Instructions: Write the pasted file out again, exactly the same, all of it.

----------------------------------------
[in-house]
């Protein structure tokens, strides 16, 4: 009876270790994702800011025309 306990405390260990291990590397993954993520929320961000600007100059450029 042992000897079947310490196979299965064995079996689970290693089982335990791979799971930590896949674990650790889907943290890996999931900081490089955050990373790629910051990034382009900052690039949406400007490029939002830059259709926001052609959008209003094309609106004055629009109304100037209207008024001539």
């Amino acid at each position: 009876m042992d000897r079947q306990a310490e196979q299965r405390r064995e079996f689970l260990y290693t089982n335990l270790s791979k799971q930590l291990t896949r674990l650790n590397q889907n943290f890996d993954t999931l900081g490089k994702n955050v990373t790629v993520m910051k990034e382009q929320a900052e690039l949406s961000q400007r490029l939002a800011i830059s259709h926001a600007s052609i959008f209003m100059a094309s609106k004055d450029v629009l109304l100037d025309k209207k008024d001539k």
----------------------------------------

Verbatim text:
[in-house]
């Protein structure tokens, strides 16, 4: 009876270790994702800011025309 306990405390260990291990590397993954993520929320961000600007100059450029 042992000897079947310490196979299965064995079996689970290693089982335990791979799971930590896949674990650790889907943290890996999931900081490089955050990373790629910051990034382009900052690039949406400007490029939002830059259709926001052609959008209003094309609106004055629009109304100037209207008024001539």
């Amino acid at each position: 009876m042992d000897r079947q306990a310490e196979q299965r405390r064995e079996f689970l260990y290693t089982n335990l270790s791979k799971q930590l291990t896949r674990l650790n590397q889907n943290f890996d993954t999931l900081g490089k994702n955050v990373t790629v993520m910051k990034e382009q929320a900052e690039l949406s961000q400007r490029l939002a800011i830059s259709h926001a600007s052609i959008f209003m100059a094309s609106k004055d450029v629009l109304l100037d025309k209207k008024d001539k």